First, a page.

LECTIONARY SERMON 15 September 2019 on Luke 15:1-10

If I asked you what is the best way to respond to Jesus and his story of the missing sheep, how would you reply.  To start us thinking, let me tell you another parable, one that I believe unexpectedly relates to the challenge of Jesus’ story. This particular story is not one of the well known parables and from one certainly admittedly not from the Bible.

This story I now want to share might more correctly be called a myth and is about Moses and his flute. The Bible scholars here will know that at one stage Moses was a shepherd, and it is said that it was as a shepherd that Moses learnt to play the flute. And he was famous for it. The other shepherds would gather to listen to his beautiful music.

Well as you know, Moses also became a very significant leader and, when he died, the story has it that those who had followed him wanted to remember him in the best possible way. When they looked through the few possessions he had, they came across his flute. Just a plain looking wooden flute… Yes it was well made – and certainly one that produced beautiful notes – but perhaps a bit ordinary looking to celebrate the memory of such a great man.

But then one of his followers hit upon this great idea. He suggested they should pretty up the flute to honour Moses…transform it even.

So they called the silversmith and he set to his task using all his professional skill. He painstakingly coated the flute with silver and cut beautiful patterns into the shiny metal. And Moses’ followers loved the result. Then someone remembered the goldsmith who was also called …and being a true artist he found ways of working in the gold with the silver pattern, with pictures and filigree work and the final result was absolutely stunning.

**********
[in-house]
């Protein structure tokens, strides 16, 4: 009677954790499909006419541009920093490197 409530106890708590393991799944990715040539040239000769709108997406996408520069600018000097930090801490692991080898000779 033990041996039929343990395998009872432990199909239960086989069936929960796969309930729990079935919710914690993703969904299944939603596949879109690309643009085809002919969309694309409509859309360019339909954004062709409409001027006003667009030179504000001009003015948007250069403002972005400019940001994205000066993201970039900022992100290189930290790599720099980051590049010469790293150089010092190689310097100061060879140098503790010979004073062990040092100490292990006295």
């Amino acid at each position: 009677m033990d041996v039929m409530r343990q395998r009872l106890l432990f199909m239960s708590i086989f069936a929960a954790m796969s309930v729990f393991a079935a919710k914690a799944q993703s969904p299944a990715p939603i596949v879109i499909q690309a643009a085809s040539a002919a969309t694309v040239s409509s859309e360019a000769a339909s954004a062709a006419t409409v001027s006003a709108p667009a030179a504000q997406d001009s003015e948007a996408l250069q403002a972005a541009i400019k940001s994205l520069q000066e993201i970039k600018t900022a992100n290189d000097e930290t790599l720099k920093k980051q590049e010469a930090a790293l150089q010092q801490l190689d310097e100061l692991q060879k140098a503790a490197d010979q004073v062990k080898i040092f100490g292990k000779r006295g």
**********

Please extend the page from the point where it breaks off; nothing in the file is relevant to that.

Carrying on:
Oh yes…..There was a slight catch. Because the finger holes were now much smaller and the wood no longer vibrated no-one could get a sound from it. Beauty yes…it was now A1… But Music? Forget it.

Now think of the history of what has happened to the message of Jesus, if you like the message is in effect the transforming music of Jesus. Today his melody is a simple story of the lost sheep to remind us that our fellowship, our meals …and I guess our friendship should be shared with everyone – and that we should make the effort to include even the lost or most undeserving.

Well history tells us that each Church has chosen different ways to decorate Jesus’ message. The setting includes ornate pulpits, impressive wall hangings and stained glass windows.  A beautiful lectern on which to place the impressive Bible.  Think of all those thoughtful prayers –yes- delivered on our behalf –maybe – but addressed to the Almighty God.

And yes, some who pray have chosen to allow themselves to be caught up with speaking in tongues, some wave their arms. At other churches some kneel while others sit head bowed, eyes shut. Some have to have their heads covered. Some Presbyterians process the Bible in at the beginning of the service. Some Anglican congregations stand for the gospel reading. Some ministers or priests improve the feeling of worship by scattering Holy water, or waving incense….and don’t get me wrong. All of these ways may well be ways of highlighting the message, and as such they are fine – except…..unless of course we were to have forgotten to listen to and act on the message about real life situations that we believe we are expecting in our prayers.

Remember if we were in effect to decorate the source of inspiration but then not respond to the message we might be missing what Jesus was teaching. Is it fair to ask if sometimes we finish up by acting as if there is no need to listen or to allow the message to affect our behaviour and response in our day to day world. Is that the equivalent of being like Moses’ followers in the flute story …..unintentionally guilty of stopping the tune being played.